Q: What did your attorneys tell you?
Lebow: My attorneys told me that these documents became serious evidence, a crime, fraud, obstruction of justice, etcetera, etcetera, and we turned these documents over to the various courts. And so far, three courts have found the same thing. So it’s obviously true. I mean a court in Florida, a court in Minnesota, and even another court I believe, came out with the same type of informations saying these documents have serious problems in them.
Q: And have you turned these documents over to the Department of Justice criminal investigation?
Q: They’ve come here and gotten copies?.
Lebow: Yes. They got them from either our attorneys or from the courts we turned them over to. There’s no issue there.
Q: Have they come here and questioned people?
Lebow: Not to my knowledge. Not that I know have.
Q: No one from Liggett, as far as you know, has been subpoenaed or brought to Washington to testify?
Lebow: I don’t know if I can answer that question because I’m not sure of the legalities. So, I’d rather not answer that. I’m sure some of the people have testified.
Q: So, this could get serious. I mean beyond money, even if you’re willing to reform.
Lebow: Well, it’s well known that the Justice Department is investigating, has some grand jury investigations going. That’s well known. There was, one plea on the nicotine plant issue last week. So, I suspect there’s other things going on. We’ll see what the Justice Department does.
Q: But in the background of all of these discussions about public health and how much in damages and how to change marketing, there still looms this cloud of potential criminal charges.
Lebow: That’s correct.
Q: Do you think that’s motivating anybody in the settlement?
Lebow: My understanding is during their settlement negotiations, they do have criminal attorneys present. They’re trying to get some criminal immunity without totally taking it off the table. So, I’m sure that’s part of the motivations the companies have. We have no concerns over it at Liggett. I mean, I have no personal concerns. And we’re cooperating completely with the Justice Department.
Q: So, when you say, you’re in a sense turning over evidence to the Attorney General, you’re also turning over evidence to the Attorney General of the United States.
Lebow: Oh, yes, absolutely.
Q: What about the so-called stealth amendment — the fifty billion dollar tax deduction if they had to make these settlement payments.
Lebow: Right. Instead of 368 billion, it would be 50 billion. Everybody in Washington just went crazy over that. And it was 96 to 4 in the Senate. The vote was completely lopsided. You don’t do those things in secret like that. You know, it just shows. . .
Q: It was a stealth amendment.
Lebow: It was a stealth amendment.
Q: They showed their power.
Lebow: They tried to show their power, and I think lost a lot of power because of it. I think Congress and the White House — they’ve wakened to the fact that this is not the way things should be done. Things should be done correctly, and I believe that Congress and the White House will do the correct thing going forward.
Q: Let me change the subject on you a little bit, just because we’re focusing to a certain extent on the attorneys general and what happened. When you first met Dick Scruggs and Mike Moore, what did you make of them?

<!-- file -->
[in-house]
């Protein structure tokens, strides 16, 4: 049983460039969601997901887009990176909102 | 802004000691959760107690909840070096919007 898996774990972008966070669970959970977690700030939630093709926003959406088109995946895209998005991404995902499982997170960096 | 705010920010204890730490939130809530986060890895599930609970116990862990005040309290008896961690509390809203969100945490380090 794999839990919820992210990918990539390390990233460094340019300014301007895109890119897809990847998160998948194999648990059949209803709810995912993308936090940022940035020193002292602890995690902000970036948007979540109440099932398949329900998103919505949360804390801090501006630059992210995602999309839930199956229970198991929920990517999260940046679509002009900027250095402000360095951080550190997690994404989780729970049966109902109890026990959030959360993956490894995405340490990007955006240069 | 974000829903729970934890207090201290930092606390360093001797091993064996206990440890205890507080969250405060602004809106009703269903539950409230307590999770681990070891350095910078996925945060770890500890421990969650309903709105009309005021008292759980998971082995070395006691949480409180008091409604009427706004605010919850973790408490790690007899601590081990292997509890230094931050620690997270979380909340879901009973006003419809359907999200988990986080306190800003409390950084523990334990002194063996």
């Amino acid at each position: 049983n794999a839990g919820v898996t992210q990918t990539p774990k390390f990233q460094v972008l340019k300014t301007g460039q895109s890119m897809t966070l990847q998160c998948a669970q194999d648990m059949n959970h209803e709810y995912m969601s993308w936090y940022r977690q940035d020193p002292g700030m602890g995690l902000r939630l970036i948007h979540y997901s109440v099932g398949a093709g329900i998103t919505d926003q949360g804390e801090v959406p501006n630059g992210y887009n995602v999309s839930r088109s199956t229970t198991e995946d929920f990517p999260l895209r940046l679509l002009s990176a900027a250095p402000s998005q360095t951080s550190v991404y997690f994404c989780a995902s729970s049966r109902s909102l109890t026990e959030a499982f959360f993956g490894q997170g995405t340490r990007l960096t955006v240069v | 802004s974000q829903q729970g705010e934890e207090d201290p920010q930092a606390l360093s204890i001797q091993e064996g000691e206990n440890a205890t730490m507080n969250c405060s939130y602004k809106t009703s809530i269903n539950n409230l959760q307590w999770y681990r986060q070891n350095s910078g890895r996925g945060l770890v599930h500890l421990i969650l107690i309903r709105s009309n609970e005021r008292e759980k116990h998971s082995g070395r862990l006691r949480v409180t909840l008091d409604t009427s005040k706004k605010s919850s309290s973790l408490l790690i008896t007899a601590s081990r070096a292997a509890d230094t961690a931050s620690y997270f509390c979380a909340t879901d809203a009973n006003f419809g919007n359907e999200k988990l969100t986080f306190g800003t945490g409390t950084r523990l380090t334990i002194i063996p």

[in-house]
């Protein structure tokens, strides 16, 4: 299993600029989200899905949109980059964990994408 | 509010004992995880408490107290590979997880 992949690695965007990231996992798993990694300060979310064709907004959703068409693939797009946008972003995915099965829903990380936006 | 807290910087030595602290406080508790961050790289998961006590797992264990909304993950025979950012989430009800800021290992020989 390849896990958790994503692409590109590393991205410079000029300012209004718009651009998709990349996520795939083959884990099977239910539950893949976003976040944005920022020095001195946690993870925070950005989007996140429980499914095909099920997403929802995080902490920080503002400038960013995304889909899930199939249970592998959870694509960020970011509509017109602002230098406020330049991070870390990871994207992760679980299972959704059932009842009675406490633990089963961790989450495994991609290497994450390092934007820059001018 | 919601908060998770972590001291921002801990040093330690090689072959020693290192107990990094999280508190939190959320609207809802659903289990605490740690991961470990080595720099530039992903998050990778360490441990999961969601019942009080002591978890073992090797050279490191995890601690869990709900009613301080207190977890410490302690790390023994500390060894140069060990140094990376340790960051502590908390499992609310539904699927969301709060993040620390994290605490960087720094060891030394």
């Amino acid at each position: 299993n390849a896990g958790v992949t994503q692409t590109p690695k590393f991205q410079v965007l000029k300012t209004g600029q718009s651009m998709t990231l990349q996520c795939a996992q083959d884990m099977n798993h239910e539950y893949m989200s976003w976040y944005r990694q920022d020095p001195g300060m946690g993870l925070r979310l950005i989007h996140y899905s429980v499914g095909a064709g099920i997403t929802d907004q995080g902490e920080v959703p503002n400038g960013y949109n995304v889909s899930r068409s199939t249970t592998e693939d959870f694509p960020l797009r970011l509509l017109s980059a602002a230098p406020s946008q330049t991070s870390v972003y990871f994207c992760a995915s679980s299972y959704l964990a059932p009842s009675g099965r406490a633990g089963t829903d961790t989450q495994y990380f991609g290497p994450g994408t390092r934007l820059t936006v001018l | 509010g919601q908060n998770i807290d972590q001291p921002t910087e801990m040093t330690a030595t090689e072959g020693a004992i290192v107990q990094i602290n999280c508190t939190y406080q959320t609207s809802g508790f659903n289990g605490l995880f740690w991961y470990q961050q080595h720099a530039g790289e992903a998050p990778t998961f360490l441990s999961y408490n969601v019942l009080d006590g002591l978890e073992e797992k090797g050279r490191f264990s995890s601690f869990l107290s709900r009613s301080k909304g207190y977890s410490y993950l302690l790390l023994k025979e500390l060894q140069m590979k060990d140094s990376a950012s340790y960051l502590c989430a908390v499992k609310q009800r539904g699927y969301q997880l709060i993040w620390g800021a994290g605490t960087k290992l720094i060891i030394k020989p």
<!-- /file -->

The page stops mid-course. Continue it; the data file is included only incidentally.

Lebow: I thought they were really crusaders.
Q: Moore was a crusader?
Lebow: Absolute crusader. He was crusading for something he believed in. And I was very impressed by his record. And it turns out he was a hell of a crusader…General Moore. It turns out he was right all along. And I was impressed.
Q: Not your average politician?
Lebow: No, not your average politician.
Q: Why not?
Lebow: He had a focus. He and Dickey Scruggs wanted to accomplish something, and they went for it, you know, all the way. And they did it, and they deserve all the credit that they get.
Q: In a nutshell, what was the importance of these suits by the attorneys general in your mind?
Lebow: I think they’re very important, and I think it’s obviously been proven true. They led the way. It’s gotten people really started thinking. And also they were major in numbers. I mean the amount of money that they were demanding, asking for was quite large. Florida, for example, passed a special statute which took away a lot of tobacco’s traditional defenses. So, I think they were very, very important in the scheme of things.
Q: They, if you will, check-mated the industry.
Lebow: Yeah, as you saw, all the class actions got thrown out. Most of them got thrown out. So, it’s strictly the large lawsuits, the attorneys general lawsuits, that worry the industry. The industry is never afraid of one individual lawsuit. They could always pay, you know, a million dollars here or a half million dollars there, wherever it may be. But the attorney general lawsuits also included RICO charges and punitive damage potential, which really got the industry thinking.
Q: Is it a lesson for other corporations, for other industries?
Lebow: Yeah, I think it should be a lesson. I think all these lawsuits and all this litigation should be a lesson that people should do the right thing and not withhold information. Not withhold over years and years, all these types of things. You sit back and you look at it, it’s kind of ridiculous. We all know cigarettes cause problems. We all know it’s addictive. So, why don’t we disclose all this stuff. Why were all these secret things being done. I mean just on an individual basis, sitting back and looking at this, I don’t understand why they did it.
Q: I don’t think I’ve ever talked to a businessman before who says that he hopes that his business will go away.
Lebow: Well, I hope it goes away. I really, truly hope it goes away. I hope I’m around to see it go away even, at my age. But I really hope it goes away.